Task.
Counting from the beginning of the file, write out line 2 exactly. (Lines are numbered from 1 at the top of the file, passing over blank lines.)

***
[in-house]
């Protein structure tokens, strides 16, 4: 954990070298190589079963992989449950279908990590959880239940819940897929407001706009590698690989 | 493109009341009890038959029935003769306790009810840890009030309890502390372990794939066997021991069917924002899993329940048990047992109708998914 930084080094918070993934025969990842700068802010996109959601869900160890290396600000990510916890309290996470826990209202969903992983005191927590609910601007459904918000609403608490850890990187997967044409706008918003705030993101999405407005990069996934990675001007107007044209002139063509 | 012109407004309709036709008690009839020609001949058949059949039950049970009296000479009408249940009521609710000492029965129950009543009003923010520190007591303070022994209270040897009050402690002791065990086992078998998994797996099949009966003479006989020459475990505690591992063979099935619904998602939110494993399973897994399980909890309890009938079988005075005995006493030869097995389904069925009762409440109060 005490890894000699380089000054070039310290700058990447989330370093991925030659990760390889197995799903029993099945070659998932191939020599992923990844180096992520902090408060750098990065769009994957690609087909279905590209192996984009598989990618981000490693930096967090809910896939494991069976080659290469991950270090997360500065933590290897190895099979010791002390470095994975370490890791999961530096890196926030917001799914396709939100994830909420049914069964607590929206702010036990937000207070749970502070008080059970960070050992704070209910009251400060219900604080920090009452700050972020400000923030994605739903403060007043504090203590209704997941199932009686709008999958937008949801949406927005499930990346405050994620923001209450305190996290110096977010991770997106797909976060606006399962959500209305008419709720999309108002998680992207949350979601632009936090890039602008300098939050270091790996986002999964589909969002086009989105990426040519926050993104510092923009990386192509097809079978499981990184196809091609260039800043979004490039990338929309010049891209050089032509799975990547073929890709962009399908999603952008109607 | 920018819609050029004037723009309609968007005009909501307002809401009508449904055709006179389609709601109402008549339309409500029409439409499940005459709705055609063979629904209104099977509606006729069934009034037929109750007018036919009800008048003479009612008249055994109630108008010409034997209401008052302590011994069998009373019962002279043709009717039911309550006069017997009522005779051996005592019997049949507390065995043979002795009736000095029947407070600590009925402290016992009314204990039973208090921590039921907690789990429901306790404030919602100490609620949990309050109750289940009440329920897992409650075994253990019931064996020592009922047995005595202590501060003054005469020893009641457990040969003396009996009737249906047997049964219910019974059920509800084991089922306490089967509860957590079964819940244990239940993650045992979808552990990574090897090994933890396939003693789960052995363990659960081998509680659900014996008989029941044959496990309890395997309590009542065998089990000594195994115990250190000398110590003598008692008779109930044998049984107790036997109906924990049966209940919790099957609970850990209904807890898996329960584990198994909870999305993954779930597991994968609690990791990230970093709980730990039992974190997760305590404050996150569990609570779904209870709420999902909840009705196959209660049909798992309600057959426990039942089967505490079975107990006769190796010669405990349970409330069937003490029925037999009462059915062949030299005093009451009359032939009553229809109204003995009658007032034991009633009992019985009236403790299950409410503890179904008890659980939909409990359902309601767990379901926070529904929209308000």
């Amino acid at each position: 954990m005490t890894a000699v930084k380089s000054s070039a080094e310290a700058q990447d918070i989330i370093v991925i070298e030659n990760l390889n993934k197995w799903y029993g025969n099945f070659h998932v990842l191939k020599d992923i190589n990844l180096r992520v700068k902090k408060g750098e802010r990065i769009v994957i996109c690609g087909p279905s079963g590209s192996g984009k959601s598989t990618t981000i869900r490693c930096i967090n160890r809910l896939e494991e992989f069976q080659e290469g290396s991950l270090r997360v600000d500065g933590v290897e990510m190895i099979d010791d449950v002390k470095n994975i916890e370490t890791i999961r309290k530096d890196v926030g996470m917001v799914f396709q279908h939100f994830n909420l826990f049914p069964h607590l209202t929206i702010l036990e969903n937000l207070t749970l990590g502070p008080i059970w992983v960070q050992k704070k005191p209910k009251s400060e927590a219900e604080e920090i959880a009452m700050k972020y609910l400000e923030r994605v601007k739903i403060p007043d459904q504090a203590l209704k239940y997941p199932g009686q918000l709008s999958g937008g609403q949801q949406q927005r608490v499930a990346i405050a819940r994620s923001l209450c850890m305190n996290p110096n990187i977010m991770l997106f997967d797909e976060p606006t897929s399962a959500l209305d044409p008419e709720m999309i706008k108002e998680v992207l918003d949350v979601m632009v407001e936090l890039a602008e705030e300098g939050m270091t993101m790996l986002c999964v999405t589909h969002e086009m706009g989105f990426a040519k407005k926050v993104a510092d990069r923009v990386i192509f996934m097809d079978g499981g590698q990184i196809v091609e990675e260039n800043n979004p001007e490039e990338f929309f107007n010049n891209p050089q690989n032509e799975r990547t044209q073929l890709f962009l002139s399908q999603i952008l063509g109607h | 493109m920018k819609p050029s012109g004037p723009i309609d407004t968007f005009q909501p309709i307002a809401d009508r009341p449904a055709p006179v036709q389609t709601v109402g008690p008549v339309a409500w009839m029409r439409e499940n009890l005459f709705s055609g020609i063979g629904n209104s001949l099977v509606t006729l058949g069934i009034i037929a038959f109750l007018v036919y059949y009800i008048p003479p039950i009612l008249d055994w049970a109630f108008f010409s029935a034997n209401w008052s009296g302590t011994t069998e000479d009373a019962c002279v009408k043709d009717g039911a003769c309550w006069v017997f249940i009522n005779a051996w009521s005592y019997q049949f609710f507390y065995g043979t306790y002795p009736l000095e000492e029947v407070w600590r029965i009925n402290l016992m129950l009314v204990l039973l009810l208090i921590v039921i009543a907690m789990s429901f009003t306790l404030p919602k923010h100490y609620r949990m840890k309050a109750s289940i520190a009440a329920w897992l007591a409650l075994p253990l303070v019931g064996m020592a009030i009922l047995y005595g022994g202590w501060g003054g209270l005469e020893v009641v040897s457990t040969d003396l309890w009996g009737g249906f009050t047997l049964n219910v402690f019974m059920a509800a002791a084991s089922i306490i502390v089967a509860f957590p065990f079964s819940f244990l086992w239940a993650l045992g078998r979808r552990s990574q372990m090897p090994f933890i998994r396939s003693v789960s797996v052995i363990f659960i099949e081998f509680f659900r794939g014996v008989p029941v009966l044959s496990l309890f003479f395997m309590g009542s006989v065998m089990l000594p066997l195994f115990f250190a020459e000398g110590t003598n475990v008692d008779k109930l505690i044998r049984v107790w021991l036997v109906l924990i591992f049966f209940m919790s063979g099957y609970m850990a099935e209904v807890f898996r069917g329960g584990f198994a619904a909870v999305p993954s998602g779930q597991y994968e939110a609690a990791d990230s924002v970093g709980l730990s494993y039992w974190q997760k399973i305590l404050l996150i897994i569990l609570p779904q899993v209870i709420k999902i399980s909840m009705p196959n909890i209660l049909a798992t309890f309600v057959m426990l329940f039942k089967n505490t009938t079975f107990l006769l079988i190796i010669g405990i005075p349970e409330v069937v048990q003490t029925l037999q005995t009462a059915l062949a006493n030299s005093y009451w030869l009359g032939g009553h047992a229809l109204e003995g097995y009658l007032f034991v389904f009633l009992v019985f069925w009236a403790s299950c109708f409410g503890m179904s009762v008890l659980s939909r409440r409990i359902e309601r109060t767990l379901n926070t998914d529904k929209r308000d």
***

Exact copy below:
């Protein structure tokens, strides 16, 4: 954990070298190589079963992989449950279908990590959880239940819940897929407001706009590698690989 | 493109009341009890038959029935003769306790009810840890009030309890502390372990794939066997021991069917924002899993329940048990047992109708998914 930084080094918070993934025969990842700068802010996109959601869900160890290396600000990510916890309290996470826990209202969903992983005191927590609910601007459904918000609403608490850890990187997967044409706008918003705030993101999405407005990069996934990675001007107007044209002139063509 | 012109407004309709036709008690009839020609001949058949059949039950049970009296000479009408249940009521609710000492029965129950009543009003923010520190007591303070022994209270040897009050402690002791065990086992078998998994797996099949009966003479006989020459475990505690591992063979099935619904998602939110494993399973897994399980909890309890009938079988005075005995006493030869097995389904069925009762409440109060 005490890894000699380089000054070039310290700058990447989330370093991925030659990760390889197995799903029993099945070659998932191939020599992923990844180096992520902090408060750098990065769009994957690609087909279905590209192996984009598989990618981000490693930096967090809910896939494991069976080659290469991950270090997360500065933590290897190895099979010791002390470095994975370490890791999961530096890196926030917001799914396709939100994830909420049914069964607590929206702010036990937000207070749970502070008080059970960070050992704070209910009251400060219900604080920090009452700050972020400000923030994605739903403060007043504090203590209704997941199932009686709008999958937008949801949406927005499930990346405050994620923001209450305190996290110096977010991770997106797909976060606006399962959500209305008419709720999309108002998680992207949350979601632009936090890039602008300098939050270091790996986002999964589909969002086009989105990426040519926050993104510092923009990386192509097809079978499981990184196809091609260039800043979004490039990338929309010049891209050089032509799975990547073929890709962009399908999603952008109607 | 920018819609050029004037723009309609968007005009909501307002809401009508449904055709006179389609709601109402008549339309409500029409439409499940005459709705055609063979629904209104099977509606006729069934009034037929109750007018036919009800008048003479009612008249055994109630108008010409034997209401008052302590011994069998009373019962002279043709009717039911309550006069017997009522005779051996005592019997049949507390065995043979002795009736000095029947407070600590009925402290016992009314204990039973208090921590039921907690789990429901306790404030919602100490609620949990309050109750289940009440329920897992409650075994253990019931064996020592009922047995005595202590501060003054005469020893009641457990040969003396009996009737249906047997049964219910019974059920509800084991089922306490089967509860957590079964819940244990239940993650045992979808552990990574090897090994933890396939003693789960052995363990659960081998509680659900014996008989029941044959496990309890395997309590009542065998089990000594195994115990250190000398110590003598008692008779109930044998049984107790036997109906924990049966209940919790099957609970850990209904807890898996329960584990198994909870999305993954779930597991994968609690990791990230970093709980730990039992974190997760305590404050996150569990609570779904209870709420999902909840009705196959209660049909798992309600057959426990039942089967505490079975107990006769190796010669405990349970409330069937003490029925037999009462059915062949030299005093009451009359032939009553229809109204003995009658007032034991009633009992019985009236403790299950409410503890179904008890659980939909409990359902309601767990379901926070529904929209308000």